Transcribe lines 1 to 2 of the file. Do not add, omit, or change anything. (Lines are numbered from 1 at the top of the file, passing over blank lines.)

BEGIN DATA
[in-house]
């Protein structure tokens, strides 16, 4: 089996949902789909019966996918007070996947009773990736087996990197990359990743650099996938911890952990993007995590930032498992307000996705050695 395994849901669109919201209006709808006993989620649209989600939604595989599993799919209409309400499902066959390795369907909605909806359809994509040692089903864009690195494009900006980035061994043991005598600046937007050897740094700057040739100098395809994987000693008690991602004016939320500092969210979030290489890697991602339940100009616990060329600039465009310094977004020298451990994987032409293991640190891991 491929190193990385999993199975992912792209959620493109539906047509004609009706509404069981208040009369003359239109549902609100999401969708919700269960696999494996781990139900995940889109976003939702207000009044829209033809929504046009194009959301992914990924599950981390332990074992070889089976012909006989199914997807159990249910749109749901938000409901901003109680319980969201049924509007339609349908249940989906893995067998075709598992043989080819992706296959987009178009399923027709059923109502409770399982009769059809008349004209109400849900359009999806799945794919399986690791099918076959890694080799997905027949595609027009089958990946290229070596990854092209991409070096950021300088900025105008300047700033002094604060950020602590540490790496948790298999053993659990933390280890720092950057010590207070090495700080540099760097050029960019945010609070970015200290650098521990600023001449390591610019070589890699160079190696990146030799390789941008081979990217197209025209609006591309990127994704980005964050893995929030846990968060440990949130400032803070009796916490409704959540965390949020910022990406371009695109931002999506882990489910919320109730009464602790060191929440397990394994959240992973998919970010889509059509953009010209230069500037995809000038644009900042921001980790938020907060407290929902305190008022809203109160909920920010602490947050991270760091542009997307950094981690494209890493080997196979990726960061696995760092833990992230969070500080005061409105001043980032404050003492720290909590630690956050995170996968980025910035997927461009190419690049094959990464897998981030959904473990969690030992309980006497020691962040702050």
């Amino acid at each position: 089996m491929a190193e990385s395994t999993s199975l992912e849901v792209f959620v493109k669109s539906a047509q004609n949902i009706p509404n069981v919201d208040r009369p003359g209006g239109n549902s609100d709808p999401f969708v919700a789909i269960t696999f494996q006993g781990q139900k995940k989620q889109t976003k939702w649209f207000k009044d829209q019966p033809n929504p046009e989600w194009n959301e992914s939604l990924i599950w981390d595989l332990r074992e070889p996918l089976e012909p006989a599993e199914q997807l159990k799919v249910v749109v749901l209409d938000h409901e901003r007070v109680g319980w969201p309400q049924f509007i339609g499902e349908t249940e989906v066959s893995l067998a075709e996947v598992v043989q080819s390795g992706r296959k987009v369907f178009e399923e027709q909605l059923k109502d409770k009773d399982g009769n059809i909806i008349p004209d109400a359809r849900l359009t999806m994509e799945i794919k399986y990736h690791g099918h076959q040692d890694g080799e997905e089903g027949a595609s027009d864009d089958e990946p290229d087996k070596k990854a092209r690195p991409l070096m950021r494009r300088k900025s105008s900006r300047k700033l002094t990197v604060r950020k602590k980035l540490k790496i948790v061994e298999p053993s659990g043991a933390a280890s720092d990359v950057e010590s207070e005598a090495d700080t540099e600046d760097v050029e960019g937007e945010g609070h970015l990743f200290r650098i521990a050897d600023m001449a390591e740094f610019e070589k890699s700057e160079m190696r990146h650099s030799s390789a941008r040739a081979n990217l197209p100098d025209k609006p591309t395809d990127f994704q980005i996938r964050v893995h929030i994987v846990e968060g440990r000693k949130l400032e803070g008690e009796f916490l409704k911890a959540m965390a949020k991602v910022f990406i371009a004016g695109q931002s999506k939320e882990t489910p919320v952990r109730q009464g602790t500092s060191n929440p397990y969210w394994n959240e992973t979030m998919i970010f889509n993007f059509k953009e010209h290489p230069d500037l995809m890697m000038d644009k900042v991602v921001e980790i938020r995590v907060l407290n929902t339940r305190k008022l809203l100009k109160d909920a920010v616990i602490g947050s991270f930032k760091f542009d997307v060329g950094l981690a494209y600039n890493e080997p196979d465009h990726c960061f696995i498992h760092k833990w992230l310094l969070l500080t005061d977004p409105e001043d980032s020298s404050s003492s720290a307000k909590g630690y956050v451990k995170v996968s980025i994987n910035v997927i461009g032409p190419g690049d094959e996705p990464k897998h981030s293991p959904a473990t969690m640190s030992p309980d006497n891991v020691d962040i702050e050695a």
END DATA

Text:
[in-house]
């Protein structure tokens, strides 16, 4: 089996949902789909019966996918007070996947009773990736087996990197990359990743650099996938911890952990993007995590930032498992307000996705050695 395994849901669109919201209006709808006993989620649209989600939604595989599993799919209409309400499902066959390795369907909605909806359809994509040692089903864009690195494009900006980035061994043991005598600046937007050897740094700057040739100098395809994987000693008690991602004016939320500092969210979030290489890697991602339940100009616990060329600039465009310094977004020298451990994987032409293991640190891991 491929190193990385999993199975992912792209959620493109539906047509004609009706509404069981208040009369003359239109549902609100999401969708919700269960696999494996781990139900995940889109976003939702207000009044829209033809929504046009194009959301992914990924599950981390332990074992070889089976012909006989199914997807159990249910749109749901938000409901901003109680319980969201049924509007339609349908249940989906893995067998075709598992043989080819992706296959987009178009399923027709059923109502409770399982009769059809008349004209109400849900359009999806799945794919399986690791099918076959890694080799997905027949595609027009089958990946290229070596990854092209991409070096950021300088900025105008300047700033002094604060950020602590540490790496948790298999053993659990933390280890720092950057010590207070090495700080540099760097050029960019945010609070970015200290650098521990600023001449390591610019070589890699160079190696990146030799390789941008081979990217197209025209609006591309990127994704980005964050893995929030846990968060440990949130400032803070009796916490409704959540965390949020910022990406371009695109931002999506882990489910919320109730009464602790060191929440397990394994959240992973998919970010889509059509953009010209230069500037995809000038644009900042921001980790938020907060407290929902305190008022809203109160909920920010602490947050991270760091542009997307950094981690494209890493080997196979990726960061696995760092833990992230969070500080005061409105001043980032404050003492720290909590630690956050995170996968980025910035997927461009190419690049094959990464897998981030959904473990969690030992309980006497020691962040702050």